Batter up: New Bedford Gallery exhibit devoted to baseball
By Lou Fancher
You don't have to like baseball, or even hot dogs, to love the aura of the sport.
Capitalizing on Americans' love for a sport that features a deliberate pace coexisting with 94 mph fastballs and conjures images of World Series drama as well as kids swinging bats on a lazy summer afternoon, Walnut Creek's Bedford Gallery kicks off the 2016 season with "Safe at Home," an exhibit of baseball art open now through June 12.
"We've transformed the gallery into a baseball lover's haven," says Carrie Lederer, co-curator with Bay Area art dealer and gallerist George Krevsky. "We intentionally focused on securing a group of historic pieces to anchor the show, including works by Al Hirschfeld, Ben Shahn, Claes Oldenburg, Elaine de Kooning, and Andy Warhol."
Drawn to a broad range of media and approaches, Lederer says she and Krevsky selected works that ranged from surrealism to photo realism to "gestural."
In other words, there's something for everyone. The exhibit also offers baseball memorabilia and artifacts, including contributions from the family of legendary player and Martinez native Joe DiMaggio. There are materials recognizing Satchel Paige, the first African-American player to pitch in a World Series game, photographs of women baseball players from the early 20th century and more. And many of the standout contemporary images come from Bay Area artists.
Sports photographer Brad Mangin of Pleasanton grew up in Fremont near the Oakland A's stamping grounds but managed to become a "huge San Francisco Giants fan." He shot his first MLB game as an intern for the Contra Costa Times in 1987, working under photographers he says remain his heroes, Dan Rosenstrauch, Jon McNally and Bob Larson. Mangin has donated approximately 88,000 baseball images he's taken over 30 years to the Baseball Hall of Fame in Cooperstown, New York.
"Every day is different," he says, about his approach to shooting the game. Indeed, night or day, sun or rain, and the progress of the game itself impact his choices about equipment and composition. "When I'm shooting the World Series, it's a night game with no pretty light, but it's the freaking series. I document. During the season, when there's that great 5 o'clock light, I'm shooting the light. I'm just trying to make art."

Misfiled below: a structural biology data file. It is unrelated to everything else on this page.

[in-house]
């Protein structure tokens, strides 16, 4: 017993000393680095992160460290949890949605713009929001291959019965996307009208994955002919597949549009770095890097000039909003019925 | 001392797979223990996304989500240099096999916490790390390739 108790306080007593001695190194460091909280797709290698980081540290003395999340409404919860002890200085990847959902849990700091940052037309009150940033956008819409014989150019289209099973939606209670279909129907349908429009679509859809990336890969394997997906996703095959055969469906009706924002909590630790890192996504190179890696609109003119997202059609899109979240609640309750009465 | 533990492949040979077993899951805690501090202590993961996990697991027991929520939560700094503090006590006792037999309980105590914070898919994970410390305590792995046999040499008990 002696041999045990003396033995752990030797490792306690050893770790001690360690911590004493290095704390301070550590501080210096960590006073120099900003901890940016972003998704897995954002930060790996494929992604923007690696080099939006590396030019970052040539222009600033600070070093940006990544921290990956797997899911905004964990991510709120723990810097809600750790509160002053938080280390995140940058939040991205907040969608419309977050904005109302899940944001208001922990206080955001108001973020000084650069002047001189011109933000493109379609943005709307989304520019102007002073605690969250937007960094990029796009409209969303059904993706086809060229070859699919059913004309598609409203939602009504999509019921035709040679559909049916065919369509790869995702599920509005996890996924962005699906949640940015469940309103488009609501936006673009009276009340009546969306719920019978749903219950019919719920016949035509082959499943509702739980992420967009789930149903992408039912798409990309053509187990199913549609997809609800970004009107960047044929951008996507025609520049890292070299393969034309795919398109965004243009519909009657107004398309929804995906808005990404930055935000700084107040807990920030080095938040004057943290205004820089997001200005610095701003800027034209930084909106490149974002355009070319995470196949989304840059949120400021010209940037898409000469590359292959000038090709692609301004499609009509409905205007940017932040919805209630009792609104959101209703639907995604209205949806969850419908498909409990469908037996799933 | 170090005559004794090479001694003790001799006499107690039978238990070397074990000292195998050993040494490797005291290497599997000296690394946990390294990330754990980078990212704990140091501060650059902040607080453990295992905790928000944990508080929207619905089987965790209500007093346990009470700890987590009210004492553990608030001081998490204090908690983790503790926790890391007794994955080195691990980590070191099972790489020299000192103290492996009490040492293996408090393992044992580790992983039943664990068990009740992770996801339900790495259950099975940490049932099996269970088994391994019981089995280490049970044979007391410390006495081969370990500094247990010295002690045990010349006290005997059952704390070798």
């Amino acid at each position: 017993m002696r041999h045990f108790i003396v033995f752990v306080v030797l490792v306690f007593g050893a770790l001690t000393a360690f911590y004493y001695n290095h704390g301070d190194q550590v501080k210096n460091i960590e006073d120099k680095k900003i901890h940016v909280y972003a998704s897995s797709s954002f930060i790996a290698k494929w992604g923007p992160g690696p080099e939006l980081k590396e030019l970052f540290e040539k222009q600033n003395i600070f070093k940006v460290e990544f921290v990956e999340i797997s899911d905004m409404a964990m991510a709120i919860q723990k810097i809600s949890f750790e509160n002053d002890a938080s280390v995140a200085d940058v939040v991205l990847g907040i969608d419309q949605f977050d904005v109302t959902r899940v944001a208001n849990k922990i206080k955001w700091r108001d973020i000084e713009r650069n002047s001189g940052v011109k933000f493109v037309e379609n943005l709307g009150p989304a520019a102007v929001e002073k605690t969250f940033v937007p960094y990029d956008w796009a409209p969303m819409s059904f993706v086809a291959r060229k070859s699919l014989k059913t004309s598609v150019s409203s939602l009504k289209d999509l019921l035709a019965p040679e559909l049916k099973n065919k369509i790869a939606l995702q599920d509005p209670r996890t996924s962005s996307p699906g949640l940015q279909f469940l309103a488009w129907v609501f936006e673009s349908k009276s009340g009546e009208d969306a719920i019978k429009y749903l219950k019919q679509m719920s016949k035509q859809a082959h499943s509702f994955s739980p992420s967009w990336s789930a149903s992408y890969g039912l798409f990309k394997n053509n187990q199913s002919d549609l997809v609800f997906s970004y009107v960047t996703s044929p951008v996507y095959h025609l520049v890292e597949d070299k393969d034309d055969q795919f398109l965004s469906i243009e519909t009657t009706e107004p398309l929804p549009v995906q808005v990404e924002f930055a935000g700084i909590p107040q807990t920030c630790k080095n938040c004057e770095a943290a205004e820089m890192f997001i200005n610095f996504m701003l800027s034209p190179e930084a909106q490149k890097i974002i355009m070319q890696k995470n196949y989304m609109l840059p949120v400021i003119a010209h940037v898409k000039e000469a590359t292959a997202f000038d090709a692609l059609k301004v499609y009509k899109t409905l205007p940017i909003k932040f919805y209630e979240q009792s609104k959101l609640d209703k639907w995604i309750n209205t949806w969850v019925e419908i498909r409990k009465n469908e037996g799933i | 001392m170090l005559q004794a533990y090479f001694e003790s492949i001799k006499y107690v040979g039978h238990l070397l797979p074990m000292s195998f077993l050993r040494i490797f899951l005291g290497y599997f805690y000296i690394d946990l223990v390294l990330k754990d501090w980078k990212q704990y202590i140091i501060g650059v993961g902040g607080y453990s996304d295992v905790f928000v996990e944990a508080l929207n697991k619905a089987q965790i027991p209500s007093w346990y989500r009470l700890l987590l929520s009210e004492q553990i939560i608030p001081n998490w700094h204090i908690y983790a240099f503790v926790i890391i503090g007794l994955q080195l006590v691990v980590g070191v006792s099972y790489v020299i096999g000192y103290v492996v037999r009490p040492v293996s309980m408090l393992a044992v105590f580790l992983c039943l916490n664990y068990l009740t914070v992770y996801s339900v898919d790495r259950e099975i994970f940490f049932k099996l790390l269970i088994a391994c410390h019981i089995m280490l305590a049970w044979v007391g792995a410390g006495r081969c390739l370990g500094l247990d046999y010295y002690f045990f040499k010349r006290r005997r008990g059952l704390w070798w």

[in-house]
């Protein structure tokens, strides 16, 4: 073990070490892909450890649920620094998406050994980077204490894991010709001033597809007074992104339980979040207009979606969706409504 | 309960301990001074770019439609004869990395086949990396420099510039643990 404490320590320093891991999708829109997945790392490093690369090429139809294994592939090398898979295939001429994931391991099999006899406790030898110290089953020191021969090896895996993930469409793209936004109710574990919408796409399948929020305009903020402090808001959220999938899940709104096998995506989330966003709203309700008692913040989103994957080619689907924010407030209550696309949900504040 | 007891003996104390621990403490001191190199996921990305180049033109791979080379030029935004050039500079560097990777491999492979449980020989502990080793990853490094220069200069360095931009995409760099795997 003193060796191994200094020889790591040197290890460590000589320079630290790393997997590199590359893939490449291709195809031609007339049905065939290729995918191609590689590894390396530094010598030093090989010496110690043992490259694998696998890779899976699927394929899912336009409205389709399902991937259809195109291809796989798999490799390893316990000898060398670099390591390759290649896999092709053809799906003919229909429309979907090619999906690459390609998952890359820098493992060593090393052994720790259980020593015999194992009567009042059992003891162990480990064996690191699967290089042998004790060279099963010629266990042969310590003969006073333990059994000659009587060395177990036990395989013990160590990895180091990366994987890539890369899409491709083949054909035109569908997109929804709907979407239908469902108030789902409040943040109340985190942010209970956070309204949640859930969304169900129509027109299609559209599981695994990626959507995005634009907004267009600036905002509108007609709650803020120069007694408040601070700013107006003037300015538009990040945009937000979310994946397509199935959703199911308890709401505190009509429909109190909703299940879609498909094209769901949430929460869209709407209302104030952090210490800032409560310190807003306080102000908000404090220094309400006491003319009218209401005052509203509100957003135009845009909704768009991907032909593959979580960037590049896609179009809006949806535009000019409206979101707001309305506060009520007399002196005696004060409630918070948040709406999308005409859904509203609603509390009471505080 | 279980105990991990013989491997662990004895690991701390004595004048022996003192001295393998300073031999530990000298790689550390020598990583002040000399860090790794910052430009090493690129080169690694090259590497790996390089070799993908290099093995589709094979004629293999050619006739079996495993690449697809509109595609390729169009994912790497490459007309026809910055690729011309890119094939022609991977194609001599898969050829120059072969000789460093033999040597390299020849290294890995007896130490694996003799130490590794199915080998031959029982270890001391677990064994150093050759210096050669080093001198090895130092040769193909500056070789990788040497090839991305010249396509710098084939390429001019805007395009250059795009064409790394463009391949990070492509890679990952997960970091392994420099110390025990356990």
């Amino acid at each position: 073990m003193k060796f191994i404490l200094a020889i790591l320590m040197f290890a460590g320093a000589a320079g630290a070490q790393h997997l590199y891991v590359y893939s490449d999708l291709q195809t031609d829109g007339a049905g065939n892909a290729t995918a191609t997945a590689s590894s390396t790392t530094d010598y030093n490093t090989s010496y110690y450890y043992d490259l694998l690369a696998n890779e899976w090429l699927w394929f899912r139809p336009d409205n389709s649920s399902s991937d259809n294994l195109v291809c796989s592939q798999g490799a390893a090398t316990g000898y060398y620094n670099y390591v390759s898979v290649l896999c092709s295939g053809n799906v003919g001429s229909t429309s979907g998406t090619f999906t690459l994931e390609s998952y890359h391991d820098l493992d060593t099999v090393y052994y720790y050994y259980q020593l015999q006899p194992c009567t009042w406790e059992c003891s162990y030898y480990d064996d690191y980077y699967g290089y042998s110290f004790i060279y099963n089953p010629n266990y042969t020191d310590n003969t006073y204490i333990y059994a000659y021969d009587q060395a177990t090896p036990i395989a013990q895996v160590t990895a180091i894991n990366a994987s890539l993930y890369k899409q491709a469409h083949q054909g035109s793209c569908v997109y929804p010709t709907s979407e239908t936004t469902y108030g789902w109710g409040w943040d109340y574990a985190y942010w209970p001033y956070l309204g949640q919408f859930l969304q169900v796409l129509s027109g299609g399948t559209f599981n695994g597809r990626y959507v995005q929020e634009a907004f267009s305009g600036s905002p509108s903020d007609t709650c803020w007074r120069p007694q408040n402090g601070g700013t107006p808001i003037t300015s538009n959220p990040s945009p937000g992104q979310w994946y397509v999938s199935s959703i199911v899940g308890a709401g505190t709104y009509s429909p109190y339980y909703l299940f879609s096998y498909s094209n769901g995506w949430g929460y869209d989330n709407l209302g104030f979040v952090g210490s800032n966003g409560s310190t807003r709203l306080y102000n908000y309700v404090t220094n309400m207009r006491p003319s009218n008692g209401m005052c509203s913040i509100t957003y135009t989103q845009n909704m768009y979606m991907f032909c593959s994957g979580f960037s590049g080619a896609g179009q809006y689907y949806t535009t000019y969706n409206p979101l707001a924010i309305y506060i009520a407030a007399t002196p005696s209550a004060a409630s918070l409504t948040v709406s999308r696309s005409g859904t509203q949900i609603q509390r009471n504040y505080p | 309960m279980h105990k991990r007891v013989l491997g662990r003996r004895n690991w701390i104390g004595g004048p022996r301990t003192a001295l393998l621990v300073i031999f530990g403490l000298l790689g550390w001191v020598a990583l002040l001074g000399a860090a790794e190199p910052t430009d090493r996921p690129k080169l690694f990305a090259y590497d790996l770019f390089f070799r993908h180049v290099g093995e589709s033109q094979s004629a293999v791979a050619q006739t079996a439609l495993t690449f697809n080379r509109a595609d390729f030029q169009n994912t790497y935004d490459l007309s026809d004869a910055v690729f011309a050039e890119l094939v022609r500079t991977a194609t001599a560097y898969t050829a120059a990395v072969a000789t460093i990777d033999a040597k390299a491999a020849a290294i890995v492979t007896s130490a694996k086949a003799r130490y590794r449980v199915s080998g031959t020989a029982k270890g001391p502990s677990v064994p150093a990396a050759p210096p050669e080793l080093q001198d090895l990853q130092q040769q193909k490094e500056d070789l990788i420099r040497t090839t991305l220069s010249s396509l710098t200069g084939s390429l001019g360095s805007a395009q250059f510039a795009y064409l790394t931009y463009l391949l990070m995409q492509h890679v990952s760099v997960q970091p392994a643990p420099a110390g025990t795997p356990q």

Talking about cameras, he says, "is boring." He shoots images with his iPhone 6 or one of several digital cameras with a range of lenses -- like the 800 mm he used for "Umpire in Tucson," a giclee print for Sports Illustrated that captures the pink-tinted nails and beefy hand of an umpire clearing a plate. "It's cool, says 'baseball,' and shows details most photographers don't shoot in soft, overcast light," says Mangin, of the umpire photo. "I'm a baseball guy. I love the pace, can't explain it. Going to the ballpark, early, the ground crew's raking, and it's pastoral. You can't fake being a baseball person."
But Berkeley photographer Tabitha Soren proves that an artist can honor the sport without being a fan.
"I don't care for baseball much at all, but I met these 21 players and became attached to them as people," she says. Soren followed the players for 12 years, creating "Fantasy Life," a series of images exploring the game as a metaphor for individualism.
"Baseball underscores this American way of thinking -- that to be successful, you have to stand out," she says. Her 10-by-8-inch tintype, "0132," employs the aged technique that casts a picture directly onto metal, depicting a player looking high into the night sky as if searching for a fly ball lost in the darkness. White speckles and a gauzy, soft green patch of light give the picture a magic, antiquated feel. The effects are "happy accidents of the process," says Soren.
Owen Smith of Alameda, an award-winning illustrator whose works have appeared in Sports Illustrated, Time and The New Yorker, says he's "an art nerd" who's "interested in that moment of tension." The approach is evident in "Dizzy Dean," an oil on paper rendering of the famed pitcher coiled to release a ball.
"It's all up to the one guy at that moment, even though baseball is a team sport," he says. Smith says he gained respect for baseball while studying the game in order to paint it. You can grow cynical about the corporate nature of professional baseball now, Smith says, but the fact that you can play the sport practically anywhere -- regardless of gender, race or age -- makes it a democratic game.
"We can all love that," he says.